Top positive review
23 people found this helpful
Tegan and Sara - Sainthood 7/10
on October 27, 2009
With 2007's deceptively layered breakout record The Con, Tegan and Sara Quin, along with uber-indie producer Chris Walla, reveled in the darker recesses of indie pop, merging unconventional song structures and atypically diverse instrumentation with the kind of incisive, realistic lovelorn tales the two long ago perfected. Few would have expected the record to chart as well as it did, and it's probably no coincidence that this, their sixth record, capitalizes on this. It's perhaps the band's most accessible to date, but these identical twins are hardly the likeliest candidates to be mainstream sellouts. Rather, Sainthood is a full-bodied, meticulously crafted rock record, one that stands firmly on its bedrock foundation of guitar, drums, and bass and lets the duo's way with words and distinctive personalities shape the album into yet another uniquely Tegan and Sara album.
The two have always grounded their work in an essentially rock/pop mix, but never as blatantly as on Sainthood. Forgoing the quirky sonic soundscapes and expanded textures that characterized The Con, Walla beefs up the guitars and turns the amps up to 11, resulting in a thoroughly muscular record. From the jagged chords that open "Arrow" to the shiny keyboards and charging drum rhythm on closer "Someday," Walla and the twins pulls no punches, concocting a potent blend of post-punk and polished pop-rock that rarely lets off the gas pedal. It's perhaps Tegan and Sara's most direct record to date, one that shines the spotlight squarely on what has always been the two's strongest asset: their lyrics.
Tegan continues to play the role of designated hitmaker, penning catchy gems like propulsive first single "Hell" and the chiming alternative gem "The Cure." Her specialty is striking a Cyndi Lauper-like balance between straightforward pop structures and hooks that refuse to let go with lyrics like "screaming like no one might / call the cops and arrest you this time" or the authentic verisimilitude of want-you-back anthem "The Ocean." Sara, on the other hand, matches her oddball voice with suitably ambiguous lyrics and some of the more musically interesting tracks on the record. The funky Canadian (read: white) soul of "Alligator" finds her complaining of "alligator tears cried over you" and warns "run around on me / die without," while the surprisingly poppy "Red Belt" admonishes one to "slow it down, you have a tendency to rush back into your past / slow it down, you transfer all your weight and disappear / kneel, to condition all the feelings that you feel." For all their growth as lyricists and songwriters, Tegan and Sara repeatedly prove on Sainthood that not only do they work best when focusing on their everyday descriptions of love and broken relationships, but also when they continue their technique of writing songs separately. Each song here has a distinct Tegan or Sara identity, giving the album a well-thought-out sense of flow; in contrast, the one track written together, "Paperback Head," never really develops a discernible theme and comes off like one of the few half-baked efforts here.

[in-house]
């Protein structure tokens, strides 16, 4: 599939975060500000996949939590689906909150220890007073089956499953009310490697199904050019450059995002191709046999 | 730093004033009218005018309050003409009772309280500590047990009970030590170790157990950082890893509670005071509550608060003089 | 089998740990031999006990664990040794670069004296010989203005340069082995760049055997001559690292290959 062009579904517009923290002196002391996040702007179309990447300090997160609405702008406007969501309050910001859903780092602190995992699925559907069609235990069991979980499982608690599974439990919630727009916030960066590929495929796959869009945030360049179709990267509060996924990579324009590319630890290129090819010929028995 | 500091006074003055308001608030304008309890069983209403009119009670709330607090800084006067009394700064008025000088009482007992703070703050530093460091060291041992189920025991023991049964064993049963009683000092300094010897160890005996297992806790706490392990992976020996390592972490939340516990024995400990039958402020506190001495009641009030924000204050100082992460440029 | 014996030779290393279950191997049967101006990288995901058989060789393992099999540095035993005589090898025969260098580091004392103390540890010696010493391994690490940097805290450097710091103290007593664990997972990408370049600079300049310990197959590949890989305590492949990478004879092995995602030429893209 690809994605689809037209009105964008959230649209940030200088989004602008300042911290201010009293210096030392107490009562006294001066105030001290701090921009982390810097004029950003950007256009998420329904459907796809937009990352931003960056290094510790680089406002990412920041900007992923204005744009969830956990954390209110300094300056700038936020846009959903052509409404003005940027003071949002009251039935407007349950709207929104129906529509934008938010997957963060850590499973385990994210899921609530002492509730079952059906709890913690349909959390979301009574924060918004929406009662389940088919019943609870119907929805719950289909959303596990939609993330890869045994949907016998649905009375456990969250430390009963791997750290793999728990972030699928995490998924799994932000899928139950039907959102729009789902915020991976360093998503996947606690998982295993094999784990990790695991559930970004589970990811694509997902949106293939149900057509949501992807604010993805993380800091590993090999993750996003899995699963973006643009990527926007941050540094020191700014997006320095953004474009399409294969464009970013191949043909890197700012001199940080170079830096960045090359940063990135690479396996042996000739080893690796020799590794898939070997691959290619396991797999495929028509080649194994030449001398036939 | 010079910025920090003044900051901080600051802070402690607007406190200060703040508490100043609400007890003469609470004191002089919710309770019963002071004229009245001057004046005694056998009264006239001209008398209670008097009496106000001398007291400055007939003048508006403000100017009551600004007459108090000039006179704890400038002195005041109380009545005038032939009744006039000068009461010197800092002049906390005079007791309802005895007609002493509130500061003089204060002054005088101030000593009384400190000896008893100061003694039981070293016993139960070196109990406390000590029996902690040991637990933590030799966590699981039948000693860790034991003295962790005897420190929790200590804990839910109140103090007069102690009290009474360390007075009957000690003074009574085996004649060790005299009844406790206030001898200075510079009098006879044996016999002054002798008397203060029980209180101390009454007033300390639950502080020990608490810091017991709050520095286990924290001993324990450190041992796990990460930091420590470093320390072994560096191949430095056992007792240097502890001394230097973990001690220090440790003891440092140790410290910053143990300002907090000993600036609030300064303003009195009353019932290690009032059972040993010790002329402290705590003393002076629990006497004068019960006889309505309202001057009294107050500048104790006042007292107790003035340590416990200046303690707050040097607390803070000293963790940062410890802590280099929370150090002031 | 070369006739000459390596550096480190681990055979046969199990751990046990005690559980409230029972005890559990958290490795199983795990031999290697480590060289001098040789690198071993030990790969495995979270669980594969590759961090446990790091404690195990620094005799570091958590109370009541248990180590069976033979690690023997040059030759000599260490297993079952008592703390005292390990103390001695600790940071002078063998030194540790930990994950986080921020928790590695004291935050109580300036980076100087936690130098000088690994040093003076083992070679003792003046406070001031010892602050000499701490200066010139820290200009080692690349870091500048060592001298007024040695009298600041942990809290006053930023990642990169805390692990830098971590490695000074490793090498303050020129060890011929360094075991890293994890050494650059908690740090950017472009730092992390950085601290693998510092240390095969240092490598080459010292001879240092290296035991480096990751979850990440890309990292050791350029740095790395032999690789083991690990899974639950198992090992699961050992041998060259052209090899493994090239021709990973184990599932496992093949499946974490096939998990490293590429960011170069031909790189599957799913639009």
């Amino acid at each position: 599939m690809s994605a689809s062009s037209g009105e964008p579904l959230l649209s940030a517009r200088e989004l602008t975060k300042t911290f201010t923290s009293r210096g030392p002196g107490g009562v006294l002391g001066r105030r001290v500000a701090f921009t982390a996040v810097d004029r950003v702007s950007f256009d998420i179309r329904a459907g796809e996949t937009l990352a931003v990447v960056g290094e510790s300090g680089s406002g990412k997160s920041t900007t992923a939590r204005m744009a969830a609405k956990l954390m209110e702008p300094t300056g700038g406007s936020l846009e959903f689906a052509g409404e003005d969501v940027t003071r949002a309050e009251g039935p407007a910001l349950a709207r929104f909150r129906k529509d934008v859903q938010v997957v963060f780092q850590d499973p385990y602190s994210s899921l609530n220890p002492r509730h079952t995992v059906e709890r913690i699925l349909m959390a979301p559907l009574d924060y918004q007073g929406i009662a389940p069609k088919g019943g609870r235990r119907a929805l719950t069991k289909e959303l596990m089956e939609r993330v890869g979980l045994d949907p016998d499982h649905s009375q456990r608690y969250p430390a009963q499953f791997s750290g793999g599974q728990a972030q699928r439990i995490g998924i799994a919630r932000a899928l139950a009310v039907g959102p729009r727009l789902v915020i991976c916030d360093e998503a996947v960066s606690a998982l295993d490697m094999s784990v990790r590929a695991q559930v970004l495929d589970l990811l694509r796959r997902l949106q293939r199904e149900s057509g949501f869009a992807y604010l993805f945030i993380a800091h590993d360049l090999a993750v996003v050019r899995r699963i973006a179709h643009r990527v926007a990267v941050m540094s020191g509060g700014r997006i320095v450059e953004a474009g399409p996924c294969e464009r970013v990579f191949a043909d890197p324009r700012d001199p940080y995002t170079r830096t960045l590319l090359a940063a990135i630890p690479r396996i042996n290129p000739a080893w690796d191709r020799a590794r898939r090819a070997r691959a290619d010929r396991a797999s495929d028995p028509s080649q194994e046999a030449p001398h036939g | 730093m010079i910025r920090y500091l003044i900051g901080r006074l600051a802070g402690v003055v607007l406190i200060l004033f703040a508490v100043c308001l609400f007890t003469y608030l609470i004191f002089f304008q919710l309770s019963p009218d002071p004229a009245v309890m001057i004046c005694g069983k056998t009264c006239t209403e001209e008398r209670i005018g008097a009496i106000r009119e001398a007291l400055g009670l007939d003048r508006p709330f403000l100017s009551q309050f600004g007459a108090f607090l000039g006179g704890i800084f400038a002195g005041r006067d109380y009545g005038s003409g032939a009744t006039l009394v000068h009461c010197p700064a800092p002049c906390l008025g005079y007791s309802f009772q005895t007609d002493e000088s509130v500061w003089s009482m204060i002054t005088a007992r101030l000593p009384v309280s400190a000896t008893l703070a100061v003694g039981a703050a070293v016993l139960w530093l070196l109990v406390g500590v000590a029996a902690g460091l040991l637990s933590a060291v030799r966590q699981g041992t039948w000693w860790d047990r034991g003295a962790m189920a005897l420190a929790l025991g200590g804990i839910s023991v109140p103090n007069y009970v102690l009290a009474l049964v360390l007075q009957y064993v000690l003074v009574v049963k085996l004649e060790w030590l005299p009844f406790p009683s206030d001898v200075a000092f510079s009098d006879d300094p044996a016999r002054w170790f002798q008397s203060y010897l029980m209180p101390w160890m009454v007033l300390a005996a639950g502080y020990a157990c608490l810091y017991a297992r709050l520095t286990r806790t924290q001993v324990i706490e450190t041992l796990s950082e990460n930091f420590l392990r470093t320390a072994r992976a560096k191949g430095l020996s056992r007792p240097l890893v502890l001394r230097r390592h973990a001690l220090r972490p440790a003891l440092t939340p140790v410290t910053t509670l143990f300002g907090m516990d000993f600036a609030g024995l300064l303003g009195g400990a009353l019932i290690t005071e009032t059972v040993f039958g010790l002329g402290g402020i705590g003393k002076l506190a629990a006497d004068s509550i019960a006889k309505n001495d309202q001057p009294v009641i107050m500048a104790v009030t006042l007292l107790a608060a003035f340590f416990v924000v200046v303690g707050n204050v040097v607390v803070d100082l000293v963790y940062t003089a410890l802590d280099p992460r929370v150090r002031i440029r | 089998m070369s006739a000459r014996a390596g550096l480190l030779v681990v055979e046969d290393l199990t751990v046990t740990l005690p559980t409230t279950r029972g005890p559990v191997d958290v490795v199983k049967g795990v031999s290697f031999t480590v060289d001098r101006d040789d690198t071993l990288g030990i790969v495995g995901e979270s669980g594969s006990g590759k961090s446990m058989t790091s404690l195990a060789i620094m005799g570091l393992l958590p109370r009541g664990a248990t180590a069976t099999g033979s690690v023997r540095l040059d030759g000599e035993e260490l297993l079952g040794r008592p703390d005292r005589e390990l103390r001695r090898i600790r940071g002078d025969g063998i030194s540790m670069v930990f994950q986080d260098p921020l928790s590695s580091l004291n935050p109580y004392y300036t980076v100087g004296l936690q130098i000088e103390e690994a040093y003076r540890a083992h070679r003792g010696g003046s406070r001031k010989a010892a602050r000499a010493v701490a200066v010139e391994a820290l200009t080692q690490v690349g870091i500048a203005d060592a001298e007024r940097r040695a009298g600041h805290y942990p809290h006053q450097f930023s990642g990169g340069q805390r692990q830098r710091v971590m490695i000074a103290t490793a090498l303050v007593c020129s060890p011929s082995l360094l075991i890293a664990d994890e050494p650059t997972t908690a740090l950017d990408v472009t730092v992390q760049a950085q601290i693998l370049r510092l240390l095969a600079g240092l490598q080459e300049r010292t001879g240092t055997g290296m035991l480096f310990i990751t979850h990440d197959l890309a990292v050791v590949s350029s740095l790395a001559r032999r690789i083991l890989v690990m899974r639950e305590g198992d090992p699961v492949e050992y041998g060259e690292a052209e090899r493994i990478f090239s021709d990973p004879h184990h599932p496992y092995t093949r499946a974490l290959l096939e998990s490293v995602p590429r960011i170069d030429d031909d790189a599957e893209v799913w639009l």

On first listen Sainthood might even sound a bit bland to first-time listeners, as the similar production causes a few songs to blend together into generic punk-influenced alternative, particularly in the second half. But that comes off more as Walla's directive than the sisters', particularly when you consider how tightly wound the songwriting here is and how effectively the band delivers hook after delicious hook on top of consistently engaging lyrics. It's there on the stutter-step backbeat of "Don't Rush," it's there on the snarling faux-punk anthem "Northshore," and it's there in their enviable ability to make the listener care about their ubiquitous girl problems and obsessions. And really, who can't relate to girl troubles?